I’ve spent too many years letting that be a basis for a friendship.

Had it been her? Julie was cool. Had been cool. They had been friends. They hadn’t just run with the same gang. She came over to his house. They were what, eight? They played with his Galaxy Force action figures. His dad and his brothers teased him about his girlfriend, so after a couple of times he didn’t play with her at the house, but they had remained friends.

Had they?

He remembered telling her that she couldn’t come over any more. It was all kind of confusing, because her expression got mixed up with the face of the girl at the party, but a gut-wrenching punch of shame hit him when he remembered telling his best friend that she couldn’t play with him anymore.


His apartment was quiet and empty. He flicked on the hall light, and his tableau of Bram, Mikala, Atoma, and Hunter-Killer action figures greeted him from a small alcove. These were the same action figures he and Julie used to play with. They were chipped and messed up, far from mint, but they were comforting and familiar. They brought an unwilling smile.

“Some things don’t change,” he said out loud. Silence answered him back.

Brushing his teeth, staring at himself in the mirror, he thought about the new sequel. Tim wasn’t wrong, he admitted. They weren’t eight years old and the new movie wasn’t meant for them. It was meant for the new crop of eight-year-olds, for the ones who got the lesson of the Inspirare Force and took it to heart better than he had done. Tim was angry because he got the right message. Their movie was irrelevant; their memories didn’t matter anymore.

He and Julie hadn’t just stopped being friends in middle school. He stopped brushing his teeth. He had been sitting with two or three other outcasts in the middle school cafeteria, a frightened herd of tiny deer surrounded by lions. Julie had walked up with her tray, and she gave Bryce a desperate smile, and he saw the same things in her that he had already learned to despise in himself — pathetic eagerness, weird clothes, stupid hair, stupid food on her tray, stupid stupid stupid Galaxy Force T-shirt and he hated her for everything he was.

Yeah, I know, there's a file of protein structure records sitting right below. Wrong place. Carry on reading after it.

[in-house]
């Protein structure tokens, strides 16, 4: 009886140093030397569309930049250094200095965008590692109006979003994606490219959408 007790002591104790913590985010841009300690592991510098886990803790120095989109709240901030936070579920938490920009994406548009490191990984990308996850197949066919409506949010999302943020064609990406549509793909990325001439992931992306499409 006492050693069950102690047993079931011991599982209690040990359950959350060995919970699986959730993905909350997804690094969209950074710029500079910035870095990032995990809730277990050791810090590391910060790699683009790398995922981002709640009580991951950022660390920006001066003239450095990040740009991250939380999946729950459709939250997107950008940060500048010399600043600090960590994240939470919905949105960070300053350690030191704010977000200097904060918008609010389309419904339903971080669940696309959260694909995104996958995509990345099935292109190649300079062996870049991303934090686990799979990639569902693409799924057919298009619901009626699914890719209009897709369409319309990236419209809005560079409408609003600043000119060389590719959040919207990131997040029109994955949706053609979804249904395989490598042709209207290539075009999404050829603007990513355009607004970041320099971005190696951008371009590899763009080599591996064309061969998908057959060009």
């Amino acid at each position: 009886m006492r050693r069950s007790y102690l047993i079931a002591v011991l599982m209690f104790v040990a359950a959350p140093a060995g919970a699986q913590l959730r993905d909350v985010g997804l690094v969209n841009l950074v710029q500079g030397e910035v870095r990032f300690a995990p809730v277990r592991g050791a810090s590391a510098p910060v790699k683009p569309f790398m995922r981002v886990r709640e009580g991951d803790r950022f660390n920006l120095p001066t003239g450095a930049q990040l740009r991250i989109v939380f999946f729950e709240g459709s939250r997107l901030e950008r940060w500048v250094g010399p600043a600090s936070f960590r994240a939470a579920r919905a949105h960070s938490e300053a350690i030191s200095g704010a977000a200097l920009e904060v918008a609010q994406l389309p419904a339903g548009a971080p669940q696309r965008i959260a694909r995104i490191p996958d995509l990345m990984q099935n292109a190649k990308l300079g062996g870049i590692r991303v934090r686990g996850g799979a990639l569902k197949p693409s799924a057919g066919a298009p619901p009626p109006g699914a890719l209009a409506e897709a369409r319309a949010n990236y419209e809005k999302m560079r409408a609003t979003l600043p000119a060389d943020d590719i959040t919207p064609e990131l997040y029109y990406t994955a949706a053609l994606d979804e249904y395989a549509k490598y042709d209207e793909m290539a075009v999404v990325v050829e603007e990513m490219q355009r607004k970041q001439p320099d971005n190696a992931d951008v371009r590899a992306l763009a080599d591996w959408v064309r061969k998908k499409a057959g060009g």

So he made a sixth-grade joke about her boobs.


Don’t do it, he told himself, even as he checked on Facebook. Don’t stalk her, man. You are fucking pathetic. There were eleven Julie Weissbaums. He went through them, ticking off the obvious no’s. Finally he was left with one. The profile was locked down tight and the picture was of a cat but he had no other choice. Even knowing that his message would get lost in the Facebook system, that there was no way she’d ever see it, he sent a friend request and typed,

Hey, it’s Bryce Olean. Was that you at Andy’s party last night?

He hit send before he lost his nerve, and then spent the rest of the night castigating himself and trying to convince himself that there was no way the message would be seen. She doesn’t want to hear from you, man. You were an asshole back in the day. She’s not even the right girl, and it doesn’t matter how much you want to apologize.

Lying in bed in the dark, only small power lights shining as bright and useless pinpoints that illuminated nothing, Bryce stared up at the ceiling. He remembered when Bram first learned about the Inspirare Force from Atoma, the wise mentor:

“Do you think only great deeds have the power to fight darkness? Not so. Helping hand at the right time can do more to save the world than all the great deeds in the galaxy. Hero without kindness is Hunter-Killer. But hero who sacrifices for what is right and good can change the universe.”

Bryce woke with a jerk. He had been dreaming so vividly he thought he was back in his childhood bedroom, curled up in his small bunkbed with his Galaxy Force bedspread crumpled over him. He breathed hard, trying to remember where he was, eyes tight shut to hold onto the memory. A light pulsed steadily against his closed eyes, and he opened them reluctantly.

Silent, steady, the message light on his phone blinked on and off, on and off.

The End

@Copyright Patrice Sarath 2016